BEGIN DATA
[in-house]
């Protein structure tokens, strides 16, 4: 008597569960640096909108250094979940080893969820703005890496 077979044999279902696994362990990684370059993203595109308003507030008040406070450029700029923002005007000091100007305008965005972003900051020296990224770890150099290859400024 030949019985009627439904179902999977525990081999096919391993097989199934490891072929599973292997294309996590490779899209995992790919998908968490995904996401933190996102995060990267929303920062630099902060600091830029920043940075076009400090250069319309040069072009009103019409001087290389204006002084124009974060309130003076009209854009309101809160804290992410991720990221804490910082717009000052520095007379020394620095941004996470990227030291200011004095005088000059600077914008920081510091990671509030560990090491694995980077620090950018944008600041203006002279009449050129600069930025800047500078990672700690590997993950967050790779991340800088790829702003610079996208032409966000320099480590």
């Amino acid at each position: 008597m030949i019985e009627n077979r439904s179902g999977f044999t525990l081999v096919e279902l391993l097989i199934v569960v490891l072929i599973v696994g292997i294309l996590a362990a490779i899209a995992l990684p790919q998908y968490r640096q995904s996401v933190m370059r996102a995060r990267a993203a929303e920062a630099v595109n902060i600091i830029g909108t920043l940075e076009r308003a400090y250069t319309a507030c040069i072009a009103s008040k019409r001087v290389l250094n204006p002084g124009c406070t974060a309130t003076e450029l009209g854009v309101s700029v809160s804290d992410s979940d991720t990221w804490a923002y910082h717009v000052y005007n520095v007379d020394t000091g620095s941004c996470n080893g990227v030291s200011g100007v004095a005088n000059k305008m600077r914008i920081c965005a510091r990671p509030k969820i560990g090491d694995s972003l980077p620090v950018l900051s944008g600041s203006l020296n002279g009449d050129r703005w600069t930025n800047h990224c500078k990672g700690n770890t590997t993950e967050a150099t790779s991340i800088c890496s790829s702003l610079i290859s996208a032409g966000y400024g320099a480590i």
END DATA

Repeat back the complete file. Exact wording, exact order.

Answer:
[in-house]
């Protein structure tokens, strides 16, 4: 008597569960640096909108250094979940080893969820703005890496 077979044999279902696994362990990684370059993203595109308003507030008040406070450029700029923002005007000091100007305008965005972003900051020296990224770890150099290859400024 030949019985009627439904179902999977525990081999096919391993097989199934490891072929599973292997294309996590490779899209995992790919998908968490995904996401933190996102995060990267929303920062630099902060600091830029920043940075076009400090250069319309040069072009009103019409001087290389204006002084124009974060309130003076009209854009309101809160804290992410991720990221804490910082717009000052520095007379020394620095941004996470990227030291200011004095005088000059600077914008920081510091990671509030560990090491694995980077620090950018944008600041203006002279009449050129600069930025800047500078990672700690590997993950967050790779991340800088790829702003610079996208032409966000320099480590």
């Amino acid at each position: 008597m030949i019985e009627n077979r439904s179902g999977f044999t525990l081999v096919e279902l391993l097989i199934v569960v490891l072929i599973v696994g292997i294309l996590a362990a490779i899209a995992l990684p790919q998908y968490r640096q995904s996401v933190m370059r996102a995060r990267a993203a929303e920062a630099v595109n902060i600091i830029g909108t920043l940075e076009r308003a400090y250069t319309a507030c040069i072009a009103s008040k019409r001087v290389l250094n204006p002084g124009c406070t974060a309130t003076e450029l009209g854009v309101s700029v809160s804290d992410s979940d991720t990221w804490a923002y910082h717009v000052y005007n520095v007379d020394t000091g620095s941004c996470n080893g990227v030291s200011g100007v004095a005088n000059k305008m600077r914008i920081c965005a510091r990671p509030k969820i560990g090491d694995s972003l980077p620090v950018l900051s944008g600041s203006l020296n002279g009449d050129r703005w600069t930025n800047h990224c500078k990672g700690n770890t590997t993950e967050a150099t790779s991340i800088c890496s790829s702003l610079i290859s996208a032409g966000y400024g320099a480590i």